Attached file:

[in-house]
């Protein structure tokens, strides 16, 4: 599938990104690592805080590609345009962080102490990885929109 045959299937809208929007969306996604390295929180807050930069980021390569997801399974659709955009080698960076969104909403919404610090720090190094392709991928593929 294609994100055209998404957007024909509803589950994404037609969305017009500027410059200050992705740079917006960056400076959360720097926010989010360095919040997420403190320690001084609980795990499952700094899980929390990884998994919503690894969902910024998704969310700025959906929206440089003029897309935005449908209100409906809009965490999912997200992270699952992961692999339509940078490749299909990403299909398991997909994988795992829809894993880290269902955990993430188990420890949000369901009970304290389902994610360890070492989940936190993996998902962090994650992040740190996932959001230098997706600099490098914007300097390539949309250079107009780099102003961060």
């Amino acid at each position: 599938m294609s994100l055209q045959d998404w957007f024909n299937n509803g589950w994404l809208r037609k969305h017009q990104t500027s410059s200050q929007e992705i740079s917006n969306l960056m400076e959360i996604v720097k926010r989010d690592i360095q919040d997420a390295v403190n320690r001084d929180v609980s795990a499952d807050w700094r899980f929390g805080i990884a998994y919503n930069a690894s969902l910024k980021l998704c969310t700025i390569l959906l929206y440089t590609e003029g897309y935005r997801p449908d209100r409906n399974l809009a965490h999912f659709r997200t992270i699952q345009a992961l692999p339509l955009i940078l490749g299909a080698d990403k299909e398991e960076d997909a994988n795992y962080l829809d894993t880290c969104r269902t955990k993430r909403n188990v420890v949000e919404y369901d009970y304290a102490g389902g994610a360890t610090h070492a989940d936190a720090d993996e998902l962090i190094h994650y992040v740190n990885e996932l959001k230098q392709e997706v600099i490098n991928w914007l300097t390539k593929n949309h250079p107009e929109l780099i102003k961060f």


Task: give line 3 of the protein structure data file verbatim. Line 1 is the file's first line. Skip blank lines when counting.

């Amino acid at each position: 599938m294609s994100l055209q045959d998404w957007f024909n299937n509803g589950w994404l809208r037609k969305h017009q990104t500027s410059s200050q929007e992705i740079s917006n969306l960056m400076e959360i996604v720097k926010r989010d690592i360095q919040d997420a390295v403190n320690r001084d929180v609980s795990a499952d807050w700094r899980f929390g805080i990884a998994y919503n930069a690894s969902l910024k980021l998704c969310t700025i390569l959906l929206y440089t590609e003029g897309y935005r997801p449908d209100r409906n399974l809009a965490h999912f659709r997200t992270i699952q345009a992961l692999p339509l955009i940078l490749g299909a080698d990403k299909e398991e960076d997909a994988n795992y962080l829809d894993t880290c969104r269902t955990k993430r909403n188990v420890v949000e919404y369901d009970y304290a102490g389902g994610a360890t610090h070492a989940d936190a720090d993996e998902l962090i190094h994650y992040v740190n990885e996932l959001k230098q392709e997706v600099i490098n991928w914007l300097t390539k593929n949309h250079p107009e929109l780099i102003k961060f």